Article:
**Abstract** : The key feature of wireless sensor networks is to aggregate data collected by individual sensors in an energy efficient manner. We consider two techniques to save energy. The first one is to avoid collisions due to simultaneous transmissions among neighboring nodes. Second, when a node receives data from multiple neighbors, it aggregates these with its own data. Then, one transmission is sufficient to transmit all consolidated data to another neighbor. If the overall delay has to be kept as low as possible, scheduling sensors to avoid collisions while aggregating data becomes challenging.
The contribution of this paper is threefold. First, we give tight bounds for the complexity of data aggregation in static networks. In more details, we show that the problem remains NP-complete when the graph is of degree at most three. As it is trivial to solve the problem in static graphs of degree at most two, our result implies that the problem is intrinsically difficult for any practical setting. Second, we investigate the complexity of the same problem in a dynamic network, that is, a network whose topology can evolve through time. In the case of dynamic networks, we show that the problem is NP-complete even in the case where the graph is of degree at most two (and it is trivial to solve the problem when the graph is of degree at most one). Third, we give the first lower and upper bounds for the minimum data aggregation time in a dynamic graph.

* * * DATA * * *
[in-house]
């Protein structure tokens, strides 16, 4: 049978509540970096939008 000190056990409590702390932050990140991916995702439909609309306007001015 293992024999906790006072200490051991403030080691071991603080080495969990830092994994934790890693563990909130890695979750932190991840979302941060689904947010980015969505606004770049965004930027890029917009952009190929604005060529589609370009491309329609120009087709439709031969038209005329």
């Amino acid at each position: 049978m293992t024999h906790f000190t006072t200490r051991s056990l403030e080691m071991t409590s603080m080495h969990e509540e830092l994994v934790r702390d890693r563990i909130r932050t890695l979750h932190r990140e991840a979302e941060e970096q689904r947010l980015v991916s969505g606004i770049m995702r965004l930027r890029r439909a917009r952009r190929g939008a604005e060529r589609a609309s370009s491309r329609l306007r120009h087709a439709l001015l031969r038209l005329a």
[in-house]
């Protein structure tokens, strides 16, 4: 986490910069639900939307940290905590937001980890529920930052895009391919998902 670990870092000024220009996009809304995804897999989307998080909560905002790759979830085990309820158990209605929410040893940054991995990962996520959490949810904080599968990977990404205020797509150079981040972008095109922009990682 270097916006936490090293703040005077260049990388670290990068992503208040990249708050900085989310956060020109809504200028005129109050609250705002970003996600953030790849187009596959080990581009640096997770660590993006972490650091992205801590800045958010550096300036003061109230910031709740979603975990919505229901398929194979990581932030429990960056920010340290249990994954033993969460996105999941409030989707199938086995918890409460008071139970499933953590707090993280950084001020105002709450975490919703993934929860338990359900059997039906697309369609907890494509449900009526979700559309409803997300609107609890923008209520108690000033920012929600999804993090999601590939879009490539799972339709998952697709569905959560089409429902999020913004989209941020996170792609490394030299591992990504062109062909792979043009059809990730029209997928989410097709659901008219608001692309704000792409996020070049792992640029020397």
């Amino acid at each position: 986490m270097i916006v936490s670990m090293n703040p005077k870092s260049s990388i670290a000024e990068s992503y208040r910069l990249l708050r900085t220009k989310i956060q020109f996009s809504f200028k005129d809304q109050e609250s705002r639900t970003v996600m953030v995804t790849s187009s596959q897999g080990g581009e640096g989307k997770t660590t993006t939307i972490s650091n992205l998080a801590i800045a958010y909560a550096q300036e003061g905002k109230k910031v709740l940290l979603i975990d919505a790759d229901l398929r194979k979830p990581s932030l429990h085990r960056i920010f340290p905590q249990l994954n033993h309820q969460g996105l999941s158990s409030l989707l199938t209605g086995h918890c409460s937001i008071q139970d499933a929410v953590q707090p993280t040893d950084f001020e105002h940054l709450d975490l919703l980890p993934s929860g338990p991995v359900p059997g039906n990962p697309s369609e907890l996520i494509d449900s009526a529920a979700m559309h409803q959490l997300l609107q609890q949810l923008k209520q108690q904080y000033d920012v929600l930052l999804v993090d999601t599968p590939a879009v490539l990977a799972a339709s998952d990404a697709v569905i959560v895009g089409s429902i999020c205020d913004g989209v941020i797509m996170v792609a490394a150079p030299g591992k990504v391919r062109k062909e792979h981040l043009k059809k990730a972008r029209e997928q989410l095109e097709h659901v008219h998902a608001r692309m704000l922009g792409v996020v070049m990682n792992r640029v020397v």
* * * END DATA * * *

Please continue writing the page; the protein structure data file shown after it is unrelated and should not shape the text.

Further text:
We observe that even in a well-connected evolving graphs, the optimal solution cannot be found by a distributed algorithm or by a centralized algorithm that does not know the future. Thus we finally give the first approximation algorithm (centralized that knows the future) whose approximation factor is T(n−1) if there exists a bound T such that there is a journey (a path in a dynamic graph) for all pairs of nodes in every time interval [t,t+T].